In fact, a large portion of the church believes and teaches that it is God’s will to prosper His people through their tithes and offerings. And that teaching is not just within the so called “prosperity” crowd, it is also taught among your run of the mill evangelicals. Subtly, cleverly, and with an ingenious cut and paste approach to Scripture, the western church has made room for whetting their beaks in the cesspool of greed and avarice while still claiming to “believe the Bible”. When evangelicals suggest that God has blessed America they mean primarily in the realm of wealth. Even preachers use the term “American exceptionalism” to indicate a level of superiority somehow given by God and always tethered to money.

The “love of money” is not an emotion, it is a practice that emanates from a lustful heart. And what kind of practices exhibit a love of money? There are many, but here are a few:

When we borrow money to fulfill our lusts.

When we save up sums of money for our own use.

When we are allured by advertisements.

When we seek financial gain.

When we believe all financial gains come from God.

When we believe all financial setbacks do not come from God.

When we worry about money.

When we do not live in moderation.

Money is a colossal stumbling block to believers in the west, but because we blend in so nicely we are blind to our compromise. And because we define morality almost exclusively in sexual terms we remain ambivalent and ignorant to the many ways in which we grieve the Spirit as it pertains to greed, avarice, and all things related to money. Sin is most profound and damaging when it is not only unrecognized as sin, but when it is embraced and practiced as a benign part of a believer’s life. And even more spiritually crippling is when sin is defined as the blessings of God. When that has gained entrance into the church then all spiritual power has been lost.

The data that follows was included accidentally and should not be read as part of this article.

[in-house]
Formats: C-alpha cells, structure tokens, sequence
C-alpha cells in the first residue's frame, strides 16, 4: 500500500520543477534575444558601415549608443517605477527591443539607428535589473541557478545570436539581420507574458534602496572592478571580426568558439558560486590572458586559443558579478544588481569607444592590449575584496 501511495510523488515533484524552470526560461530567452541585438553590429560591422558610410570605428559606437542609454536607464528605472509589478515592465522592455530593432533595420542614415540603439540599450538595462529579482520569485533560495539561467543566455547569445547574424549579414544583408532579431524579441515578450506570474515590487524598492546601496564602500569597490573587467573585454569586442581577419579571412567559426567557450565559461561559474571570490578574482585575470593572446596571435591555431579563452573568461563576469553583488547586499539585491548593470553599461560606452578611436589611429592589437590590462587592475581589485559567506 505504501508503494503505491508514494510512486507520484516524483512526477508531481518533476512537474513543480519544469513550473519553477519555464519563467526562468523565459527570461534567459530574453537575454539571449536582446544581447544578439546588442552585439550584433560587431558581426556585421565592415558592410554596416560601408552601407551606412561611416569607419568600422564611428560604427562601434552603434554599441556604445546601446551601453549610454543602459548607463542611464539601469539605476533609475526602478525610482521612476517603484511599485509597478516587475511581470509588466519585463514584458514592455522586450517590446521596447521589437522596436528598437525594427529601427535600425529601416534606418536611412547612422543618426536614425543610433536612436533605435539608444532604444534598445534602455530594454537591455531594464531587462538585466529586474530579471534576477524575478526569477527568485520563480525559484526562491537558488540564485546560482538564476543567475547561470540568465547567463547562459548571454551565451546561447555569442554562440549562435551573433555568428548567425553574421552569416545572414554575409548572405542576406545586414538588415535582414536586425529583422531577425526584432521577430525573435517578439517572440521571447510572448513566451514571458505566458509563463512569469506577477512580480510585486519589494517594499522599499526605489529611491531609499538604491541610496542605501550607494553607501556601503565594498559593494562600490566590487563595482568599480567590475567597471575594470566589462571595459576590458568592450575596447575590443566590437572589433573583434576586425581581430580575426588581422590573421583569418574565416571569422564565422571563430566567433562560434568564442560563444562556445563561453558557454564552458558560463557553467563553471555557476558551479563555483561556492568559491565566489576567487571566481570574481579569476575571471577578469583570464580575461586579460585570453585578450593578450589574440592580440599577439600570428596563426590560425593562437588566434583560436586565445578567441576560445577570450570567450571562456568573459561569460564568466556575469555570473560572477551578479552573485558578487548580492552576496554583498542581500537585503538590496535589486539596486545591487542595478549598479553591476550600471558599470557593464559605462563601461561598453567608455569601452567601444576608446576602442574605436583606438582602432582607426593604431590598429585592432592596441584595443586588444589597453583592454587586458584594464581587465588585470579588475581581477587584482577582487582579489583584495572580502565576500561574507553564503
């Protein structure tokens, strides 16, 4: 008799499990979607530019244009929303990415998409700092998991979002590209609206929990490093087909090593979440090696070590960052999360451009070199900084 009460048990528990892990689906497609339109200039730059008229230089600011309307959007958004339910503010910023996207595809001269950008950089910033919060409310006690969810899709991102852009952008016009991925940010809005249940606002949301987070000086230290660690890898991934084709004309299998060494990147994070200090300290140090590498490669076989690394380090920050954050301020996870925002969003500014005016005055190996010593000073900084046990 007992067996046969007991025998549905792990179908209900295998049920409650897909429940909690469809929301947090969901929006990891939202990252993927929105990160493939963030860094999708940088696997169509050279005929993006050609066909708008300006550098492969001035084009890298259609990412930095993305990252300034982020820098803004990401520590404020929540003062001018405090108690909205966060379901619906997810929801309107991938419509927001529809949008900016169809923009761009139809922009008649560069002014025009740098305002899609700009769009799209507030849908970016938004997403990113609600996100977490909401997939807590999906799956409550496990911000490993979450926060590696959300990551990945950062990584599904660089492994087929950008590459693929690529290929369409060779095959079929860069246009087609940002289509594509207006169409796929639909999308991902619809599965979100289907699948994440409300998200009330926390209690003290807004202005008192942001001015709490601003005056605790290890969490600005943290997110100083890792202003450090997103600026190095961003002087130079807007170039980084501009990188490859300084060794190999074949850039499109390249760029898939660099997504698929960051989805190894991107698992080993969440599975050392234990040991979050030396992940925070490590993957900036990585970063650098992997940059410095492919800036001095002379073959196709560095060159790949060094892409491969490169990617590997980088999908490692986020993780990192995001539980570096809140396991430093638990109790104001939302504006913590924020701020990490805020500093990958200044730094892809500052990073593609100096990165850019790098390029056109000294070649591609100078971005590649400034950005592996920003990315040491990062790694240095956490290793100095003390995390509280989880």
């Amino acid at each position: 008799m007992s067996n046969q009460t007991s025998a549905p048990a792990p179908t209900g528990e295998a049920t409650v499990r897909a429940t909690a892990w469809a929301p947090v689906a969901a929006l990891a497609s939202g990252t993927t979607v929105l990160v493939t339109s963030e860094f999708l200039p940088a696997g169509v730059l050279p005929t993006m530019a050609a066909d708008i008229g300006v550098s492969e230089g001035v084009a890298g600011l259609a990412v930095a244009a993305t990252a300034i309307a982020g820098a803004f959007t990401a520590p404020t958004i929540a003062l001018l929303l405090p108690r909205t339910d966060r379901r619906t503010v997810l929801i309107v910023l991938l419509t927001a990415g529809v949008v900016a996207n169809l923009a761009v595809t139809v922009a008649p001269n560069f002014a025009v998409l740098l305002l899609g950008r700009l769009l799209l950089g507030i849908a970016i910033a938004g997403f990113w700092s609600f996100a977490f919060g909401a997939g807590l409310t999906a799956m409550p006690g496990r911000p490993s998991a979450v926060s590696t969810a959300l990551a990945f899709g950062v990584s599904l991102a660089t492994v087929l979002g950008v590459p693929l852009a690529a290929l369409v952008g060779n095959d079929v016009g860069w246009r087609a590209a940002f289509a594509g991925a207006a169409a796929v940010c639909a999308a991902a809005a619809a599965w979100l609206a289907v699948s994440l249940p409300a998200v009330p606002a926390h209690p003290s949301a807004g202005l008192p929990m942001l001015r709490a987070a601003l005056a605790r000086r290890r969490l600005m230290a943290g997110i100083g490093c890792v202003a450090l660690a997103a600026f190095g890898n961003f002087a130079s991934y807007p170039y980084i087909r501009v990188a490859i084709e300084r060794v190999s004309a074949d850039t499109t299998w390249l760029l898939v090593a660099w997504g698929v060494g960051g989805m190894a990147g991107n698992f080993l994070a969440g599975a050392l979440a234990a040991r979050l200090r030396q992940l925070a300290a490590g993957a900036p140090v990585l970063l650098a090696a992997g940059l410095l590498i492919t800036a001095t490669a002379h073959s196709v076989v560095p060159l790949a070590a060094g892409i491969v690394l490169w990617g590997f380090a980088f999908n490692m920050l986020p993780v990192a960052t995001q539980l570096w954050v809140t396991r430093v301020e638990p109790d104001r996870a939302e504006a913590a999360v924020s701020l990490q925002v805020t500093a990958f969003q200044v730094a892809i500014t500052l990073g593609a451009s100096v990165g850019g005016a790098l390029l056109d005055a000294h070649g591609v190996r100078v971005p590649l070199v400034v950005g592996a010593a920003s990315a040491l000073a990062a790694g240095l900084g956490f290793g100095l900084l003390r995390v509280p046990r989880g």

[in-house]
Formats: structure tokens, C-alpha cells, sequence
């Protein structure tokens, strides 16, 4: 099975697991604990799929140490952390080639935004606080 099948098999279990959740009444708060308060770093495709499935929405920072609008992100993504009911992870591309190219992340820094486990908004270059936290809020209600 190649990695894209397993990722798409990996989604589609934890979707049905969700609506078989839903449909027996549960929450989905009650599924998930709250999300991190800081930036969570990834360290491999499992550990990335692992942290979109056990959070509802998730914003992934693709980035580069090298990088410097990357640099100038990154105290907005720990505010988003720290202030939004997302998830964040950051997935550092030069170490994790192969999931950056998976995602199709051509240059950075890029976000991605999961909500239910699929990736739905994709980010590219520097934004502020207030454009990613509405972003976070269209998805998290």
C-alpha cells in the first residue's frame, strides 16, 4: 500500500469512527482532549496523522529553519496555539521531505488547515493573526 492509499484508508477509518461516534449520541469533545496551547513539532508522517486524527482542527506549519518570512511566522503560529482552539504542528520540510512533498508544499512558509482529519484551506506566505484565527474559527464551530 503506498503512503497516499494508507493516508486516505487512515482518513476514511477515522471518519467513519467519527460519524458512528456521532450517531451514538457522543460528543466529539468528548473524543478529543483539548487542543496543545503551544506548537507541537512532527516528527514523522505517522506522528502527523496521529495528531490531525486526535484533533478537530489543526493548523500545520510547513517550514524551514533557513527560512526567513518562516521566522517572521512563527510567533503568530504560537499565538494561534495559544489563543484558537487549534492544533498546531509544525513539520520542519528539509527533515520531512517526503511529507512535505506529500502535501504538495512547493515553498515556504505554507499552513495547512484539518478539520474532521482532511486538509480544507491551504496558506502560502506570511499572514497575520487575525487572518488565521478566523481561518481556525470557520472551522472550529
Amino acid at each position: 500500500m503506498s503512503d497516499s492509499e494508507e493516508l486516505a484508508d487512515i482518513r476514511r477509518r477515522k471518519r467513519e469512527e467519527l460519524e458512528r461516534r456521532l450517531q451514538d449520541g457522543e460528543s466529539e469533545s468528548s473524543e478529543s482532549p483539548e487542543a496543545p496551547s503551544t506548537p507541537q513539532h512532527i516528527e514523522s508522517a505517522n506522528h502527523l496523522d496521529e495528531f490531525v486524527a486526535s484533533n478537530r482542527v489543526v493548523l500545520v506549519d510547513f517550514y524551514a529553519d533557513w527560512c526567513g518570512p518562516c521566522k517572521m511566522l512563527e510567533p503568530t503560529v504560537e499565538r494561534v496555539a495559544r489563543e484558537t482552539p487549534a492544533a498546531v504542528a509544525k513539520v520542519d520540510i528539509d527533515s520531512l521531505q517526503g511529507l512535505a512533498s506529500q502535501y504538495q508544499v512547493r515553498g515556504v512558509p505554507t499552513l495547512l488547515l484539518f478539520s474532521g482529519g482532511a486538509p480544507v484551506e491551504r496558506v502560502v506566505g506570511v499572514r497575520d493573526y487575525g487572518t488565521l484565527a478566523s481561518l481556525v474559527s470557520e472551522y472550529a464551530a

Money, when loved and used selfishly, represents humanism. It openly implies that we not only devalue the eternal, but even more grievous we do not actually believe in the eternal regardless of our doctrinal lip service. If you read the New Testament through in several sittings, and if you write down the verses that pertain to sins about money, you will find an amazing collection that compare in volume and in magnitude to the verses dealing with sexual immorality. The first great sin in the early church resulted in two deaths. It was lying to the Holy Spirit about money.